The Chile Pepper in China: A Cultural Biography
Chinese food without chile pepper is almost an anomaly, but the plant is not native to China. It arrived in the 16th century courtesy of sailors, pirates, smugglers, and merchants. Chile took hold quite soon, spreading its welcome across the country. Adaptable to the climate in all regions, chile became a feature in vegetable gardens, widely enjoyed by the ‘nonelite,’ and not solely reserved for the upper echelons of society. Before settling on ‘spicy pepper,’ the chile acquired almost 60 regional names. The cuisine tended to be less flavorful before chile joined the gastronomic inventory, and the recipes included on these pages attest to the variety of dishes it has impacted, including a tribute to the inventor of General Tso’s Chicken.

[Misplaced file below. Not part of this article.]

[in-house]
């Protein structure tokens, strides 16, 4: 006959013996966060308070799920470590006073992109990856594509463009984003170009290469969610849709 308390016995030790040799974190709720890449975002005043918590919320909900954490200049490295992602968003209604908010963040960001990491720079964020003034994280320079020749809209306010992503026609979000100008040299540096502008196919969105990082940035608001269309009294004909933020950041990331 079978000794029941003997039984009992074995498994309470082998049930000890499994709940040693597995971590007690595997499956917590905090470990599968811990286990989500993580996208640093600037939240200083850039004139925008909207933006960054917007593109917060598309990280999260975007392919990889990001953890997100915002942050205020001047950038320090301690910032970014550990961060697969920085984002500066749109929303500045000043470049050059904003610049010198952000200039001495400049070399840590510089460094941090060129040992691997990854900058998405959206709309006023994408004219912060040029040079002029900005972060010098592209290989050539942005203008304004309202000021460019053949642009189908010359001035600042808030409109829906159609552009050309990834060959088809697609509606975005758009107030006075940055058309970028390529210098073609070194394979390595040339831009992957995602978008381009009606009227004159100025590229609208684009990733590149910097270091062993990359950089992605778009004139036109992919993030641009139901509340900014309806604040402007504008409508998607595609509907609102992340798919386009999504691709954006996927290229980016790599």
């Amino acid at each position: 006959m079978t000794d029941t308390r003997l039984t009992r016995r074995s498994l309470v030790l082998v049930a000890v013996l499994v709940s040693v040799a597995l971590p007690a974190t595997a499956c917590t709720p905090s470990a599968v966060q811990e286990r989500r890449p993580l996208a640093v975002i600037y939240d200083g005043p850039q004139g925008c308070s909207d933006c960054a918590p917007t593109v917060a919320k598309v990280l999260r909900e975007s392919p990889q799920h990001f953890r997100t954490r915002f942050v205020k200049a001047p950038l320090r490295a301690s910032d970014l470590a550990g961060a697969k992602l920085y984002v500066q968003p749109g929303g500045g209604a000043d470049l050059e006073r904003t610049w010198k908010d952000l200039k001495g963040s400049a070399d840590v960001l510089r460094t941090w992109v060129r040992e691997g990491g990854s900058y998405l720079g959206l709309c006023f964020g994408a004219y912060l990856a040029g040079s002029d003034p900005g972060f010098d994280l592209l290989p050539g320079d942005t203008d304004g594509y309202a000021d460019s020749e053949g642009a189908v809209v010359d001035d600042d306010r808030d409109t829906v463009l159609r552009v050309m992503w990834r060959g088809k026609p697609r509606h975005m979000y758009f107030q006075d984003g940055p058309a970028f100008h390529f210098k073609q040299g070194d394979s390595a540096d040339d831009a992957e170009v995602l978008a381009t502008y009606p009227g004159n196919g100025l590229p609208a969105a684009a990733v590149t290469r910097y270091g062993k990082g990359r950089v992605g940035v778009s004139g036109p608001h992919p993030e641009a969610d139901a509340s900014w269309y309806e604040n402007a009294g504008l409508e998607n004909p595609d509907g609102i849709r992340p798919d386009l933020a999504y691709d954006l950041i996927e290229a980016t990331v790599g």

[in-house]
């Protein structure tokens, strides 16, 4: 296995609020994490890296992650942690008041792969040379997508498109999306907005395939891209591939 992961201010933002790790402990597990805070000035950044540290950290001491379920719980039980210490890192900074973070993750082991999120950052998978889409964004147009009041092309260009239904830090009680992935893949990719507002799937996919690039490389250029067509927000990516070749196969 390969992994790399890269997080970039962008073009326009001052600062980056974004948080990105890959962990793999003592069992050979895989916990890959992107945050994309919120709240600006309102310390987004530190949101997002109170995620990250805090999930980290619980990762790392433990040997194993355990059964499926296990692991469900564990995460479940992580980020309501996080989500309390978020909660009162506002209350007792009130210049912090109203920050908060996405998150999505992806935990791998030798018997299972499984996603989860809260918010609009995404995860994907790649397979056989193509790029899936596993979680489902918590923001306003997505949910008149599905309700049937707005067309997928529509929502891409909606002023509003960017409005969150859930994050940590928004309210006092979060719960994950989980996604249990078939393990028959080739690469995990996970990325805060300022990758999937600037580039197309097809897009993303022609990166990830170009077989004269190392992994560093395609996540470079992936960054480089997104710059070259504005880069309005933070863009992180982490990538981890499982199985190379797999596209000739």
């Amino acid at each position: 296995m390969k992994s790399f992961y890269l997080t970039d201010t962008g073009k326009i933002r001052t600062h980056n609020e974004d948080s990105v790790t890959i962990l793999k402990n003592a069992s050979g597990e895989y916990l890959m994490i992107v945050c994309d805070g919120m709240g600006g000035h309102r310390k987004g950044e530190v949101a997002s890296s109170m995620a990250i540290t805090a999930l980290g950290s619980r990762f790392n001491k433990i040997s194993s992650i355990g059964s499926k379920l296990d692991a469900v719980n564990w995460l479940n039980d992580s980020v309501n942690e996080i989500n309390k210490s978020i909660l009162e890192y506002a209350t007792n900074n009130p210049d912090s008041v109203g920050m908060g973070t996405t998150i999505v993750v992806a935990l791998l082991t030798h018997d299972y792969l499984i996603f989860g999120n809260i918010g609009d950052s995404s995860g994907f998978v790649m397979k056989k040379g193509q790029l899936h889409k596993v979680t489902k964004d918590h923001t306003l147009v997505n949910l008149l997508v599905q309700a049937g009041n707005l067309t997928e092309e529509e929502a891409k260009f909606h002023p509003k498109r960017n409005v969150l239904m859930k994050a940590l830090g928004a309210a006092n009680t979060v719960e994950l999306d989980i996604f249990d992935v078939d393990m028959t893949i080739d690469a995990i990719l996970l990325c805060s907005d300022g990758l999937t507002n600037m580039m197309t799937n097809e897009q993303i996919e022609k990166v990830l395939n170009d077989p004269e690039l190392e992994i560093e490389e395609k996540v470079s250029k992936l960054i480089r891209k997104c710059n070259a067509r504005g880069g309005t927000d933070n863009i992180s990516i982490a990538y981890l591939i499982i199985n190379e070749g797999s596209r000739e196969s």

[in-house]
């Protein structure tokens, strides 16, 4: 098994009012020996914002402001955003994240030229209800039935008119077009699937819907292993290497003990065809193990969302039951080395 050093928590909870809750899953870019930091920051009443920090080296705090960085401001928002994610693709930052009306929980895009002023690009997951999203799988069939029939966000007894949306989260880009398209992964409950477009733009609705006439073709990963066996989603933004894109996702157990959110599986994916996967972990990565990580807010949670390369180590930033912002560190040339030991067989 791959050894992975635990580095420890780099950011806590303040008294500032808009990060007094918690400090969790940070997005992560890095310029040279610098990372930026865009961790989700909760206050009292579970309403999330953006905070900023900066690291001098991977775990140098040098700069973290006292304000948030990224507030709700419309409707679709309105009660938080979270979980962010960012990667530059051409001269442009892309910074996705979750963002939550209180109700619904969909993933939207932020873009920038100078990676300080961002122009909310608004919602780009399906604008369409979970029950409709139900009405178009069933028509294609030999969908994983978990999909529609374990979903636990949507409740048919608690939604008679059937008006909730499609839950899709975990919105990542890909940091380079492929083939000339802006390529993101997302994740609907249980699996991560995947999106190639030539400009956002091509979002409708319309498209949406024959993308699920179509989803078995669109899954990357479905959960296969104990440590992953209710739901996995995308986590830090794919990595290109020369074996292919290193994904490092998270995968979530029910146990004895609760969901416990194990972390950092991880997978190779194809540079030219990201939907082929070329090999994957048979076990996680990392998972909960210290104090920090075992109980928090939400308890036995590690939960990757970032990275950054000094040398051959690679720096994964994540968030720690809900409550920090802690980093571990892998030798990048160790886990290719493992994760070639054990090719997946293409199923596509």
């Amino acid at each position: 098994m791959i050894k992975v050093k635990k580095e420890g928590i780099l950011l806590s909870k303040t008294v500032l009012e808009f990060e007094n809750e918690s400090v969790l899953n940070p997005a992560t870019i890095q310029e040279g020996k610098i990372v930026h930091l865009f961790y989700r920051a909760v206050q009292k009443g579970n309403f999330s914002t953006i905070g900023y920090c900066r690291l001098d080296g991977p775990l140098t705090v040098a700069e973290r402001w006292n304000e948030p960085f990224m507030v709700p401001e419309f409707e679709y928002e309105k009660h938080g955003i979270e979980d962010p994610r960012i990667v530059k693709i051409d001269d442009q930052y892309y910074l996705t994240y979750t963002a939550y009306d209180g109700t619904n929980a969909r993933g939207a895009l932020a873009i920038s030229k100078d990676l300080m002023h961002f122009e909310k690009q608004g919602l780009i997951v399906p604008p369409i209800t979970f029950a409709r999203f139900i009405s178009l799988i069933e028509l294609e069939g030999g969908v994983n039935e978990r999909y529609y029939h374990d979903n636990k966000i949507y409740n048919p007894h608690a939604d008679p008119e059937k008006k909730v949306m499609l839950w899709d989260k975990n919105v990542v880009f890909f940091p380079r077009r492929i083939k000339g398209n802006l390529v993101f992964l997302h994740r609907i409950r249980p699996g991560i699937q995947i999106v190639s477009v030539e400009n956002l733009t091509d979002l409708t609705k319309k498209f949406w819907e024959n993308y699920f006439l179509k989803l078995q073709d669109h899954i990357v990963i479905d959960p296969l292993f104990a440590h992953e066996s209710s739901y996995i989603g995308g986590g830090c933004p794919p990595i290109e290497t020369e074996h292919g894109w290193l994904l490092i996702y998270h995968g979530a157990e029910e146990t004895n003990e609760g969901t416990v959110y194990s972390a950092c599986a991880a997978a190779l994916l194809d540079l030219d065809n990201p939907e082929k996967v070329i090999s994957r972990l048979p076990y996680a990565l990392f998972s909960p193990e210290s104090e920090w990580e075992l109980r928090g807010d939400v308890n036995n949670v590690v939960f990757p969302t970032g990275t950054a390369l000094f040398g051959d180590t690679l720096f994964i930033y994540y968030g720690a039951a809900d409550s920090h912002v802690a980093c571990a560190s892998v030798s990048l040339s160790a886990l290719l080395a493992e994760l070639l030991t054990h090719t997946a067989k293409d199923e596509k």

As Brian Dott writes in this scholarly biography of the pepper’s place on the cultural spectrum, the chile has been valued for its medicinal properties. By the 18th century, its value had expanded, and it was regarded as a medical miracle, a remedy for a range of conditions, among them diarrhea and dysentery, digestive problems, malaria, snake bite and hemorrhoids.
The Chile Pepper in China is a compendium of scientific information and anecdotes, complemented by a series of mouth-watering color plates. Chiles have become a familiar element in contemporary art. Travelers and tourists can even purchase shiny red glass replicas as mementos, personally inscribed by hand. Due to their shape, they are known to complement prayers to the blessing of a son or grandson.
Dott’s familiarity with the Chinese language enabled him to explore historical gazetteers as a primary source for detail. There are numerous footnotes, maps, black and white images, two appendices, and a lengthy bibliography.
This page was created by an City Book Review staff member.
|Author||Brian R. Dott|
|Page Count||296 pages|
|Amazon||Buy this Book|
|Category||Cooking, Food & Wine|